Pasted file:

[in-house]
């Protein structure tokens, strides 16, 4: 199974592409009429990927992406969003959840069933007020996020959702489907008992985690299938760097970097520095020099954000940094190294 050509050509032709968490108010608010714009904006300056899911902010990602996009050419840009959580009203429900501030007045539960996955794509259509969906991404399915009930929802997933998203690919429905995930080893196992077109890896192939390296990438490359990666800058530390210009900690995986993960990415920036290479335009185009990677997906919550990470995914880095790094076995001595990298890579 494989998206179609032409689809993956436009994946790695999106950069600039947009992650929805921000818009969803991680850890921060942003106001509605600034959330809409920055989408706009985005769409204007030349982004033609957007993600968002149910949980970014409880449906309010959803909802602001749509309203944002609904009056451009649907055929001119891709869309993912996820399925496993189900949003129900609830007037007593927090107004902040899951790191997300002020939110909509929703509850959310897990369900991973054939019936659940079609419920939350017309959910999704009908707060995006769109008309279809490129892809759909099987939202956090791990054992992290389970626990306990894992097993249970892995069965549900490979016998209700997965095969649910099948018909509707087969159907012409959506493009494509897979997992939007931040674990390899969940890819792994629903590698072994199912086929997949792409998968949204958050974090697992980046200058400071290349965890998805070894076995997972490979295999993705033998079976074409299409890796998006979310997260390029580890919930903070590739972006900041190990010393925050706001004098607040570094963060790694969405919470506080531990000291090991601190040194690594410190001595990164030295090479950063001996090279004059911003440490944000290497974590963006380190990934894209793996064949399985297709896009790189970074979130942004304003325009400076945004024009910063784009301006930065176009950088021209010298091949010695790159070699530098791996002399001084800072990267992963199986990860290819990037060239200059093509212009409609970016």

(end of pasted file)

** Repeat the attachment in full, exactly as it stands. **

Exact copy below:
[in-house]
């Protein structure tokens, strides 16, 4: 199974592409009429990927992406969003959840069933007020996020959702489907008992985690299938760097970097520095020099954000940094190294 050509050509032709968490108010608010714009904006300056899911902010990602996009050419840009959580009203429900501030007045539960996955794509259509969906991404399915009930929802997933998203690919429905995930080893196992077109890896192939390296990438490359990666800058530390210009900690995986993960990415920036290479335009185009990677997906919550990470995914880095790094076995001595990298890579 494989998206179609032409689809993956436009994946790695999106950069600039947009992650929805921000818009969803991680850890921060942003106001509605600034959330809409920055989408706009985005769409204007030349982004033609957007993600968002149910949980970014409880449906309010959803909802602001749509309203944002609904009056451009649907055929001119891709869309993912996820399925496993189900949003129900609830007037007593927090107004902040899951790191997300002020939110909509929703509850959310897990369900991973054939019936659940079609419920939350017309959910999704009908707060995006769109008309279809490129892809759909099987939202956090791990054992992290389970626990306990894992097993249970892995069965549900490979016998209700997965095969649910099948018909509707087969159907012409959506493009494509897979997992939007931040674990390899969940890819792994629903590698072994199912086929997949792409998968949204958050974090697992980046200058400071290349965890998805070894076995997972490979295999993705033998079976074409299409890796998006979310997260390029580890919930903070590739972006900041190990010393925050706001004098607040570094963060790694969405919470506080531990000291090991601190040194690594410190001595990164030295090479950063001996090279004059911003440490944000290497974590963006380190990934894209793996064949399985297709896009790189970074979130942004304003325009400076945004024009910063784009301006930065176009950088021209010298091949010695790159070699530098791996002399001084800072990267992963199986990860290819990037060239200059093509212009409609970016």